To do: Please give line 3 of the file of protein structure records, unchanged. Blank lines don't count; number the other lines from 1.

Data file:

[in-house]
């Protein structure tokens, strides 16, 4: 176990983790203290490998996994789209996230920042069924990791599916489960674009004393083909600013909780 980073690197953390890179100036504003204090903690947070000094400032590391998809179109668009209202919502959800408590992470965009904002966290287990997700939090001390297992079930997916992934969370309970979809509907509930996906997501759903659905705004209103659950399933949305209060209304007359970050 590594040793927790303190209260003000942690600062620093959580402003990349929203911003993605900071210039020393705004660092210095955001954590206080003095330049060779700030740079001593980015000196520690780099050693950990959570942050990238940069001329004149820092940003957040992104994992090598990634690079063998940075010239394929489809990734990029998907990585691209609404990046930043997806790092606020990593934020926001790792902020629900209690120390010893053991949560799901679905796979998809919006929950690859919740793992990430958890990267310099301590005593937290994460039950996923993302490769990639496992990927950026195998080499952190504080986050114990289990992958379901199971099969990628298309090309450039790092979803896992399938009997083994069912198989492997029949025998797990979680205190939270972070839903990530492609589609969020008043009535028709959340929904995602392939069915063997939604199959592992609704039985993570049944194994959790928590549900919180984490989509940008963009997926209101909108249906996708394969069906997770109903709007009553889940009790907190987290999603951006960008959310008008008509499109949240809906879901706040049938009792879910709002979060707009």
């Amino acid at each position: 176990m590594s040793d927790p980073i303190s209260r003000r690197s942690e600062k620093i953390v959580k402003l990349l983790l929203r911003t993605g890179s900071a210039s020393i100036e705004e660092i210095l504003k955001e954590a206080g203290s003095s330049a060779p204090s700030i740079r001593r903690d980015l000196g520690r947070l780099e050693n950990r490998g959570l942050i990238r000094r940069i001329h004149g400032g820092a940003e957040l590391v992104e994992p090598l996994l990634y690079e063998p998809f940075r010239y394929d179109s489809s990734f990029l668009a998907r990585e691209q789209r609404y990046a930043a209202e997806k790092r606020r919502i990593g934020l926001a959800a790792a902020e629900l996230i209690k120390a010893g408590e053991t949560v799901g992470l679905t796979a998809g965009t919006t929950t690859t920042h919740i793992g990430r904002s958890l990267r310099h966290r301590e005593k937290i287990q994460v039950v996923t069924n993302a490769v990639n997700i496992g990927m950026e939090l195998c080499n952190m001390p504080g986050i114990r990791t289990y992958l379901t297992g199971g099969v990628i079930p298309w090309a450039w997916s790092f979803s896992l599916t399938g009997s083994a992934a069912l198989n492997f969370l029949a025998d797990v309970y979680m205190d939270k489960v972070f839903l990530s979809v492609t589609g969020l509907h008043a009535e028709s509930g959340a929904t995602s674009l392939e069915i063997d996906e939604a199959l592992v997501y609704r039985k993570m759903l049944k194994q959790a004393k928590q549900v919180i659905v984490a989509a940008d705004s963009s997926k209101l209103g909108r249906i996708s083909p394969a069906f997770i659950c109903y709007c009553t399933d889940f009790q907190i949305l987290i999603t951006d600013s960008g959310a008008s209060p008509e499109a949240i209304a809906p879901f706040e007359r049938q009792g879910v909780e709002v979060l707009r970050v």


């Amino acid at each position: 176990m590594s040793d927790p980073i303190s209260r003000r690197s942690e600062k620093i953390v959580k402003l990349l983790l929203r911003t993605g890179s900071a210039s020393i100036e705004e660092i210095l504003k955001e954590a206080g203290s003095s330049a060779p204090s700030i740079r001593r903690d980015l000196g520690r947070l780099e050693n950990r490998g959570l942050i990238r000094r940069i001329h004149g400032g820092a940003e957040l590391v992104e994992p090598l996994l990634y690079e063998p998809f940075r010239y394929d179109s489809s990734f990029l668009a998907r990585e691209q789209r609404y990046a930043a209202e997806k790092r606020r919502i990593g934020l926001a959800a790792a902020e629900l996230i209690k120390a010893g408590e053991t949560v799901g992470l679905t796979a998809g965009t919006t929950t690859t920042h919740i793992g990430r904002s958890l990267r310099h966290r301590e005593k937290i287990q994460v039950v996923t069924n993302a490769v990639n997700i496992g990927m950026e939090l195998c080499n952190m001390p504080g986050i114990r990791t289990y992958l379901t297992g199971g099969v990628i079930p298309w090309a450039w997916s790092f979803s896992l599916t399938g009997s083994a992934a069912l198989n492997f969370l029949a025998d797990v309970y979680m205190d939270k489960v972070f839903l990530s979809v492609t589609g969020l509907h008043a009535e028709s509930g959340a929904t995602s674009l392939e069915i063997d996906e939604a199959l592992v997501y609704r039985k993570m759903l049944k194994q959790a004393k928590q549900v919180i659905v984490a989509a940008d705004s963009s997926k209101l209103g909108r249906i996708s083909p394969a069906f997770i659950c109903y709007c009553t399933d889940f009790q907190i949305l987290i999603t951006d600013s960008g959310a008008s209060p008509e499109a949240i209304a809906p879901f706040e007359r049938q009792g879910v909780e709002v979060l707009r970050v």